This October 2009 issue of the Regional Economic Outlook: Western Hemisphere (REO) was prepared by a team led by Steven Phillips and Ana Corbacho under the direction of Rodrigo Valdés and Nicolás Eyzaguirre. This report reflects developments as of October 1, 2009. The team included Jorge Iván Canales-Kriljenko, Gabriel Di Bella, Herman Kamil, Rafael Romeu, Carolina Saizar, and Bennett Sutton. Specific contributions were made by Pelin Berkmen, Oya Celasun, Marcello Estevão, Gastón Gelos, Kornelia Krajnyak, Charles Kramer, Andrea Maechler, Koshy Mathai, Robert Rennhack, Miguel Savastano, Andrew Swiston, Evridiki Tsounta, Ivana Vladkova-Hollar, and James Walsh. The report benefited from comments by many people. Special thanks go to Miguel A. Kiguel, Miguel Savastano, and participants at the 2009 LACEA conference. Patricia Attix, Mauricio Bourdin, Maróa S. Gutiérrez, Leandro Medina, Breno Oliveira, Fernanda Rossi, Carolina Saizar, Bennett Sutton, and Joy Villacorte provided research and production assistance. Martha Bonilla and Sean Culhane of the External Relations Department edited the manuscript and coordinated the production.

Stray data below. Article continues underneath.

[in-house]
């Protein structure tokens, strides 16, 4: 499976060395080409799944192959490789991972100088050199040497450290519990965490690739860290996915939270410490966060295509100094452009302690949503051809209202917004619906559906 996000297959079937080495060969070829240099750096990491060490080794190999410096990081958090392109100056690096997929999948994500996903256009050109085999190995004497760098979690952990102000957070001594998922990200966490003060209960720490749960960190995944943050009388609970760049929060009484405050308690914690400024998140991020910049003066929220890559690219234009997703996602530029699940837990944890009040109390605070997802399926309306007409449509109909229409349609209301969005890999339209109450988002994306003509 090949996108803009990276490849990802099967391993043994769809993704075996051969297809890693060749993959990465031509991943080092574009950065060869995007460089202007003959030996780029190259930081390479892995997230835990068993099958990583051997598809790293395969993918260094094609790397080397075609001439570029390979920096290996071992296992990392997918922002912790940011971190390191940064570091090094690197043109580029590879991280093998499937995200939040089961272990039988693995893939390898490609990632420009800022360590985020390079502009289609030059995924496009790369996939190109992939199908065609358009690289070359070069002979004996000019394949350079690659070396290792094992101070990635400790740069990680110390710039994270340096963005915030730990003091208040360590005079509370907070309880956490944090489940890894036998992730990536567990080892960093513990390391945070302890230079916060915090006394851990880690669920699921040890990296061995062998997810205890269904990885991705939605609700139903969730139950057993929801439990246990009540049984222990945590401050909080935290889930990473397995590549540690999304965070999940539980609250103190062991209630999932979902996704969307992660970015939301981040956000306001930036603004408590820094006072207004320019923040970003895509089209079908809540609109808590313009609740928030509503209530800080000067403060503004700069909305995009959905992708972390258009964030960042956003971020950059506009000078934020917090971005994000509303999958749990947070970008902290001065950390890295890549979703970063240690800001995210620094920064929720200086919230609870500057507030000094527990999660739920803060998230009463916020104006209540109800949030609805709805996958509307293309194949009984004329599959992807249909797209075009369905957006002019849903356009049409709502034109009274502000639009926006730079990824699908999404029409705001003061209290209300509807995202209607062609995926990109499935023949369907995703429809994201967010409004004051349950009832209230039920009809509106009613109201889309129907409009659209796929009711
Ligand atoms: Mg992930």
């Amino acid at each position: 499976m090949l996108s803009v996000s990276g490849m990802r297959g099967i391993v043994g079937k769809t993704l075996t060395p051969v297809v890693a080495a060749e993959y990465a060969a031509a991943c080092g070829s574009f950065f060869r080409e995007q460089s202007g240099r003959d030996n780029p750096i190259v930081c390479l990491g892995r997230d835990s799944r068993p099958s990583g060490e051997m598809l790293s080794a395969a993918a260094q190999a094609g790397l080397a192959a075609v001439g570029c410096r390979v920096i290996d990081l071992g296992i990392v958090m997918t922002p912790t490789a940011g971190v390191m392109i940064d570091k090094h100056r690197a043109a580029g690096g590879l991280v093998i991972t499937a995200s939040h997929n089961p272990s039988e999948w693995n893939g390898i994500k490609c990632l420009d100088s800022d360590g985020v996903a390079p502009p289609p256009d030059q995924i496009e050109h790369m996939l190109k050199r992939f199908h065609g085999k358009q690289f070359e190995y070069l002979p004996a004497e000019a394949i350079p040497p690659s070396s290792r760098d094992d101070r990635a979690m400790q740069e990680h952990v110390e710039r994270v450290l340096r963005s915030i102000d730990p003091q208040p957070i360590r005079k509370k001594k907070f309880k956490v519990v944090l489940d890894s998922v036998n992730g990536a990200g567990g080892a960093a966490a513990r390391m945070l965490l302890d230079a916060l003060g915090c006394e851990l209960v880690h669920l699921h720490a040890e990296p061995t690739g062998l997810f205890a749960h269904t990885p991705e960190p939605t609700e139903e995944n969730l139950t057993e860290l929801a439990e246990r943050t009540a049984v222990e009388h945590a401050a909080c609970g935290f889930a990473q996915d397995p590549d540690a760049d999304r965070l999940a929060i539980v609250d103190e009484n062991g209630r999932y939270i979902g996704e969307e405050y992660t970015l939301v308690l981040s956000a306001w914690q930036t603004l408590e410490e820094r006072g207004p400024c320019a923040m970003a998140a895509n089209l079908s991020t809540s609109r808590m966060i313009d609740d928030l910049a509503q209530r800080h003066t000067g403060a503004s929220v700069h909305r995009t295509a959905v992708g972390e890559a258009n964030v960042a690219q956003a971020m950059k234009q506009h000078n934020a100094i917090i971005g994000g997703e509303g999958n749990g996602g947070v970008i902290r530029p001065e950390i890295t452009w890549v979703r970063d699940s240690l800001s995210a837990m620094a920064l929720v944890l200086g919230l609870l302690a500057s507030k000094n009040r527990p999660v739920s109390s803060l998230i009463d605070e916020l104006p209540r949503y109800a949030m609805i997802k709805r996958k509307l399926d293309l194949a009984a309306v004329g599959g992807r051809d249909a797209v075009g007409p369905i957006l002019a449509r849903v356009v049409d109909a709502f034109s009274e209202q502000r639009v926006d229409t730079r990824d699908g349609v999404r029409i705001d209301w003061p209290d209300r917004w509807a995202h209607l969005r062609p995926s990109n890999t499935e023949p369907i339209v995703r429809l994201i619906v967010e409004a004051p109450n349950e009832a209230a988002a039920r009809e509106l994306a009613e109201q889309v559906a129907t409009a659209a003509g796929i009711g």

Executive Summary

    The global economy is emerging from recession, but its recovery will be gradual, with only modest growth in coming years. Financial stabilization has greatly reduced the possibility of a systemic collapse, though there are still downside risks. So far, the recovery in advanced economies is dependent on massive policy stimulus. Growth in the United States and most advanced economies will remain sluggish, and employment conditions will likely get worse before they start to improve. A permanent loss in potential output, weak private consumption, and much higher debt levels in the United States will be negative legacies of the crisis that could adversely affect the Latin America and Caribbean (LAC) region.